Reaching the final two stages is the most difficult because that requires a cultural change in terms of how your company runs. I can tell you the five questions that you need to address to reach these stages. The first one is cultivating curiousity. You have to bring in a culture where curiosity drives a lot of people, you have to hire curious people who can challenge everything. The second one is creating an environment where data trumps opinion. The third one is democratising experiment. This means you have to empower people to run their own experiments without having to ask for permission every single time. If you create a lot of red tape for experimentation, people won’t do it.
The fourth one is that you need to be ethical about it, because when carrying out an experiment, you cannot expose people to something considered unethical by them. The fifth is rethinking your leadership model as an executive, redefine what is their role in this kind of a world. An executive needs to set up a grand challenge: not just about everyone willy-nilly experimenting but to identify that one big objective that everyone is working towards. Secondly, they have to ensure that the proper resources are available. Also, the executives need to live by the same rules. In the book, I have cited the example of booking.com where a new CEO comes and says he has made a decision on how the logo should look like. Instead of simply accepting that, the team concerned says that they would run a test and let the CEO know what happens. So, the intuition of those at the top should be challenged just like every other employee.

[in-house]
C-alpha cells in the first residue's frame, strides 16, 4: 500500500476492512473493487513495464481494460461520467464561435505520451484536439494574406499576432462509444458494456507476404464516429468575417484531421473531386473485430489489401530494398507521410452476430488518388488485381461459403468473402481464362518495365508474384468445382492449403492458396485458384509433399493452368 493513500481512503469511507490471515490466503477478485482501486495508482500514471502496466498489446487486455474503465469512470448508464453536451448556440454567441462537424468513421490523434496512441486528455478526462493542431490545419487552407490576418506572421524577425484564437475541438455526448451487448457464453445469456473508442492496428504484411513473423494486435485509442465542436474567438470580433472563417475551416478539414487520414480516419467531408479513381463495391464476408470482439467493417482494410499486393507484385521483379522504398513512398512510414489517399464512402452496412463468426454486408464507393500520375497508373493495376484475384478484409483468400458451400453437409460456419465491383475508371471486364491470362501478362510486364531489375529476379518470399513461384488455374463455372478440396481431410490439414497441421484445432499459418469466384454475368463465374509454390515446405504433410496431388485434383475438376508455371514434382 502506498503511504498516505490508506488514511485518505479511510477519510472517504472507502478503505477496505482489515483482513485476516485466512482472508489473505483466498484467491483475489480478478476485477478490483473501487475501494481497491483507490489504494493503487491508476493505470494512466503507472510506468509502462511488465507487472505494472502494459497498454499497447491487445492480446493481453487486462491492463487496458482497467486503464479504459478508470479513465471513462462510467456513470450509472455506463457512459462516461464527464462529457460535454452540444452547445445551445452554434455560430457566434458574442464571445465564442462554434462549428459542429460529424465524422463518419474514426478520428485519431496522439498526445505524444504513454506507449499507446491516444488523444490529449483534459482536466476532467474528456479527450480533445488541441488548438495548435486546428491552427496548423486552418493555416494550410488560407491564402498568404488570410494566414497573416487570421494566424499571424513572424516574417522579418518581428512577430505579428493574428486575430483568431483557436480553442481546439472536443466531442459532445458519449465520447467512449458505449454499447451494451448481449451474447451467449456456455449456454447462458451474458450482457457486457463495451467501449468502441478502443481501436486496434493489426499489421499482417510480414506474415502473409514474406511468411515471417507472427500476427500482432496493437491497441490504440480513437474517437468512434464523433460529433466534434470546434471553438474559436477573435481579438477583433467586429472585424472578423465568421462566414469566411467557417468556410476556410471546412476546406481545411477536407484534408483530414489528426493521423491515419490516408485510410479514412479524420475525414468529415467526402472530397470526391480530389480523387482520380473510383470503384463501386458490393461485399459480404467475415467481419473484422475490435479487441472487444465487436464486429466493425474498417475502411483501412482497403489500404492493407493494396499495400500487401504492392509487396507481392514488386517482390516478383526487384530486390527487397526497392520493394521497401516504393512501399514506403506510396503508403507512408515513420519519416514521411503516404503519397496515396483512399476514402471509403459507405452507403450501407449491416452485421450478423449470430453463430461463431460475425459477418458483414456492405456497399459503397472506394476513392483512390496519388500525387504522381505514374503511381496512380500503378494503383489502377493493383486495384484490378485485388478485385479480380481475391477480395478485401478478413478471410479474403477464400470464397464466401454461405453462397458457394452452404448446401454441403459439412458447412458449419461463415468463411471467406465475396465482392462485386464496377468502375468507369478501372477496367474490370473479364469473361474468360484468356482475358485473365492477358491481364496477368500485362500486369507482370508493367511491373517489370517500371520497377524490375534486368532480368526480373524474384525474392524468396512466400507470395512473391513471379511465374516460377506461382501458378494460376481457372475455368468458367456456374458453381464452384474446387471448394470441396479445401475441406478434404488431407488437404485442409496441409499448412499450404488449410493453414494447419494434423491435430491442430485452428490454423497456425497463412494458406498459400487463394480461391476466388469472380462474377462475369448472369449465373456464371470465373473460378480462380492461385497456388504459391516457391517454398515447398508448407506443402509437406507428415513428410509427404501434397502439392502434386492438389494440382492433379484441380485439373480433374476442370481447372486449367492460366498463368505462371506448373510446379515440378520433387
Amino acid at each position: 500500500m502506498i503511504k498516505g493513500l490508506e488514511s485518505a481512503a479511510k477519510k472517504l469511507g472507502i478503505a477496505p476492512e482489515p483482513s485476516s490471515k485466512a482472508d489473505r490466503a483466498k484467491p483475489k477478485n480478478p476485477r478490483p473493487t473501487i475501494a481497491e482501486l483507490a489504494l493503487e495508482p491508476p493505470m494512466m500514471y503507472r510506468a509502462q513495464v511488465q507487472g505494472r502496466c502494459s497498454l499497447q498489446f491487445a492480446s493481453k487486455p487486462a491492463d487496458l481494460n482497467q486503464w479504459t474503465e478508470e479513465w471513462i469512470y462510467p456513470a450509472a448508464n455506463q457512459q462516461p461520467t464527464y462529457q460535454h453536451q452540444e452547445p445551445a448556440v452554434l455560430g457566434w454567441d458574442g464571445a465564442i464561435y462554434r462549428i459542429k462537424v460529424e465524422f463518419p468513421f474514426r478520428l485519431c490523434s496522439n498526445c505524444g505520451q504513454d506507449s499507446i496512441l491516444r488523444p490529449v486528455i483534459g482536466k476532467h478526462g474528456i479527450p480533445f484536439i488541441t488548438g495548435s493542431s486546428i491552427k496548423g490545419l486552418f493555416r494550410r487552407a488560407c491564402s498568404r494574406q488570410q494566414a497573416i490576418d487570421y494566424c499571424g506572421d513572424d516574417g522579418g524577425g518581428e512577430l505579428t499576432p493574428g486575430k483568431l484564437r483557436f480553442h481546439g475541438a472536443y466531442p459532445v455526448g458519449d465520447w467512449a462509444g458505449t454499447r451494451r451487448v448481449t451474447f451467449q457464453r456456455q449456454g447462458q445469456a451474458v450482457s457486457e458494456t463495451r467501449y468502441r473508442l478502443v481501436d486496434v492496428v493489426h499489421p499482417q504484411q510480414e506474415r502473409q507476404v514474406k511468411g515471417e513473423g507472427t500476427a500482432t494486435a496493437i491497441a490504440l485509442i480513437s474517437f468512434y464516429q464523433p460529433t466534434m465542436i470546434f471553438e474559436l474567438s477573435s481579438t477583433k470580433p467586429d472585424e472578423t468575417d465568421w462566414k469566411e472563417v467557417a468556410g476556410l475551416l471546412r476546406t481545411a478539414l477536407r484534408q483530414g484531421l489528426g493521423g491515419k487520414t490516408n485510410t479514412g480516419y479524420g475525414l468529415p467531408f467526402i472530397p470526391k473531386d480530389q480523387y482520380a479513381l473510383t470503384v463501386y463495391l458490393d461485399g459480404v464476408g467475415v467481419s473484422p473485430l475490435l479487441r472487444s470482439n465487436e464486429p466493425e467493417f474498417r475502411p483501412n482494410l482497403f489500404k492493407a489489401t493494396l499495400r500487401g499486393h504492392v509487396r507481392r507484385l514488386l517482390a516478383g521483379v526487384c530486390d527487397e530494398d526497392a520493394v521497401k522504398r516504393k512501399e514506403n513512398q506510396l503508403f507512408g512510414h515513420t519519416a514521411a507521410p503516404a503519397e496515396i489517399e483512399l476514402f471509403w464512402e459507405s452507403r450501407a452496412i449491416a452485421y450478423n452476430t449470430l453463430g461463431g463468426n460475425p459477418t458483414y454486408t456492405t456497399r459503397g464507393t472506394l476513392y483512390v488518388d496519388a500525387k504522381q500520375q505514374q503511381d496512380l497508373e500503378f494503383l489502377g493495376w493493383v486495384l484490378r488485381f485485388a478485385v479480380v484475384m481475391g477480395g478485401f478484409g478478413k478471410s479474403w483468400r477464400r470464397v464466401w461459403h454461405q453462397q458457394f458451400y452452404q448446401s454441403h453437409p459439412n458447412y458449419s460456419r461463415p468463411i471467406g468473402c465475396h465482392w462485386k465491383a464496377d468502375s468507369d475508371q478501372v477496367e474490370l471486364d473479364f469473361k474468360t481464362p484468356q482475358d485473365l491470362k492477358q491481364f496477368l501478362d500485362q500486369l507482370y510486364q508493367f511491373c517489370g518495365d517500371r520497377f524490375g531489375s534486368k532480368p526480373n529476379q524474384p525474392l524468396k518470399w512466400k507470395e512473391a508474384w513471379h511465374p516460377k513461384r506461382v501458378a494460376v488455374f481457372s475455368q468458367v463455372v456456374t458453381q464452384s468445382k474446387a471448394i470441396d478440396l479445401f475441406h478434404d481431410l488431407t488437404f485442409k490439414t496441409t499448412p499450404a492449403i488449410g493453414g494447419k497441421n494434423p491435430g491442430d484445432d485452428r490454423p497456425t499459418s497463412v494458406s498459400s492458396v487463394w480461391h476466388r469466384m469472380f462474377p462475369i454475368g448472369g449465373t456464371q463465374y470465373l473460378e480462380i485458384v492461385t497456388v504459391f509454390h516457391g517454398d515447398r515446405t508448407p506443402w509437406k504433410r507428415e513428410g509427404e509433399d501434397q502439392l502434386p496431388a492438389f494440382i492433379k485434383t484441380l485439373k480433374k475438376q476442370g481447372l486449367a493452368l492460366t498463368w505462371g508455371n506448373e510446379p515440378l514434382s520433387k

Does continuous experiment put additional strain on day-to-day operations?
It shouldn’t be a strain because you should embed it into your operational execution. The professional digital companies, for example, do it every single day. So you have to ensure that experimentation is just as natural as looking at the financial numbers on a daily basis. Of course, to do that you need to put in the right infrastructure and provide people the requisite tools to bring about this behavioural change.
Will intuition and data-driven experimentation co-exist or the former will cease to matter?
Experimentation is not a substitute for intuition. What I argue is that it is a complement. When you run many experiments, you need many hypotheses. A hypothesis will come from different streams: It will come from intuition; it will come from market research. Organisations do all these and go into decision making. What I am saying is there should be an intermediate step, that you include experimentation in the middle. That will tell you whether the approach is wrong or right. Second, I realise that not every business decision can be tested before getting rolled out, say the case of a merger or an acquisition but those which can be, should be tested. I must also add that at times, even a successful experiment cannot be adopted if there is a legal or an ethical reason to not proceed with it.
How does the famed Indian jugaad compare with your theory of experimentation?
I wouldn’t say it is the same thing but there is connection for sure. When you are resource constrained, you are perhaps more willing to experiment to find alternative ways to perhaps solve the problem. Necessity is the mother of invention but you can also say that necessity is the mother of experimentation.